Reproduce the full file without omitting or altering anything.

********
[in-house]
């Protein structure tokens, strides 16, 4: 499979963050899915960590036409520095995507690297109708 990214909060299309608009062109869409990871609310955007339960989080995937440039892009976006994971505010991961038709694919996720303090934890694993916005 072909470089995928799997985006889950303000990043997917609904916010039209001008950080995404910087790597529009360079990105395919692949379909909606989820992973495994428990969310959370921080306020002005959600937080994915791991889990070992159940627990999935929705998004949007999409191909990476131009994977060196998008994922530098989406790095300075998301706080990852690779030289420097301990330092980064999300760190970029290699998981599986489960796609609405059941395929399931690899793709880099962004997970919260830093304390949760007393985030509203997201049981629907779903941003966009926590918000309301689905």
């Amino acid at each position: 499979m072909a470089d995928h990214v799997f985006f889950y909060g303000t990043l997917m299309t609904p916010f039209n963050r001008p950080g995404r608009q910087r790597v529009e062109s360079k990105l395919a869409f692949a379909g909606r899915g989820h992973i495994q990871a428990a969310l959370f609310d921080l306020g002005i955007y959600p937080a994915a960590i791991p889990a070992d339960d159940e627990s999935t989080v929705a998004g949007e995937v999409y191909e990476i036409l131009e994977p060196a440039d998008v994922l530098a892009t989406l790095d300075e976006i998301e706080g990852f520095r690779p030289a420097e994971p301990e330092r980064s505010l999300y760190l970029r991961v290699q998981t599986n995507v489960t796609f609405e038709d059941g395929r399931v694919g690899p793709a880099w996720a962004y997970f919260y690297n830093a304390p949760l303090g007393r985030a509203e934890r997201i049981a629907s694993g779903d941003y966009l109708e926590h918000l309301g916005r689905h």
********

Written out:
[in-house]
């Protein structure tokens, strides 16, 4: 499979963050899915960590036409520095995507690297109708 990214909060299309608009062109869409990871609310955007339960989080995937440039892009976006994971505010991961038709694919996720303090934890694993916005 072909470089995928799997985006889950303000990043997917609904916010039209001008950080995404910087790597529009360079990105395919692949379909909606989820992973495994428990969310959370921080306020002005959600937080994915791991889990070992159940627990999935929705998004949007999409191909990476131009994977060196998008994922530098989406790095300075998301706080990852690779030289420097301990330092980064999300760190970029290699998981599986489960796609609405059941395929399931690899793709880099962004997970919260830093304390949760007393985030509203997201049981629907779903941003966009926590918000309301689905």
């Amino acid at each position: 499979m072909a470089d995928h990214v799997f985006f889950y909060g303000t990043l997917m299309t609904p916010f039209n963050r001008p950080g995404r608009q910087r790597v529009e062109s360079k990105l395919a869409f692949a379909g909606r899915g989820h992973i495994q990871a428990a969310l959370f609310d921080l306020g002005i955007y959600p937080a994915a960590i791991p889990a070992d339960d159940e627990s999935t989080v929705a998004g949007e995937v999409y191909e990476i036409l131009e994977p060196a440039d998008v994922l530098a892009t989406l790095d300075e976006i998301e706080g990852f520095r690779p030289a420097e994971p301990e330092r980064s505010l999300y760190l970029r991961v290699q998981t599986n995507v489960t796609f609405e038709d059941g395929r399931v694919g690899p793709a880099w996720a962004y997970f919260y690297n830093a304390p949760l303090g007393r985030a509203e934890r997201i049981a629907s694993g779903d941003y966009l109708e926590h918000l309301g916005r689905h």